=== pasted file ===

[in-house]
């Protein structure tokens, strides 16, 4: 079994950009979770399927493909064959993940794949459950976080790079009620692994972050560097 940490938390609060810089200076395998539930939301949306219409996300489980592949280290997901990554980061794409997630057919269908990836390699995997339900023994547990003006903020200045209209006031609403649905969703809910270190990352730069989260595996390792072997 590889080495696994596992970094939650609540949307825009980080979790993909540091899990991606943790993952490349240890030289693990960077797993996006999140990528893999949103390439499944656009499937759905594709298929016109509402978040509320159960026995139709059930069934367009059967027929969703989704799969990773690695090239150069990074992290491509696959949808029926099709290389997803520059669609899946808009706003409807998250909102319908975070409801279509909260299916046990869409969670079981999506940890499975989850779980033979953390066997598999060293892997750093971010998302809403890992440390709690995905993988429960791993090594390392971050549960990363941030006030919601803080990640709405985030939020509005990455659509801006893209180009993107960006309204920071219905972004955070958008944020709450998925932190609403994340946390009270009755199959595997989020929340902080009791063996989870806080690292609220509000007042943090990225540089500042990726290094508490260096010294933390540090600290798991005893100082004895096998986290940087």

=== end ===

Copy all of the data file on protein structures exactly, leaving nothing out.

[in-house]
């Protein structure tokens, strides 16, 4: 079994950009979770399927493909064959993940794949459950976080790079009620692994972050560097 940490938390609060810089200076395998539930939301949306219409996300489980592949280290997901990554980061794409997630057919269908990836390699995997339900023994547990003006903020200045209209006031609403649905969703809910270190990352730069989260595996390792072997 590889080495696994596992970094939650609540949307825009980080979790993909540091899990991606943790993952490349240890030289693990960077797993996006999140990528893999949103390439499944656009499937759905594709298929016109509402978040509320159960026995139709059930069934367009059967027929969703989704799969990773690695090239150069990074992290491509696959949808029926099709290389997803520059669609899946808009706003409807998250909102319908975070409801279509909260299916046990869409969670079981999506940890499975989850779980033979953390066997598999060293892997750093971010998302809403890992440390709690995905993988429960791993090594390392971050549960990363941030006030919601803080990640709405985030939020509005990455659509801006893209180009993107960006309204920071219905972004955070958008944020709450998925932190609403994340946390009270009755199959595997989020929340902080009791063996989870806080690292609220509000007042943090990225540089500042990726290094508490260096010294933390540090600290798991005893100082004895096998986290940087």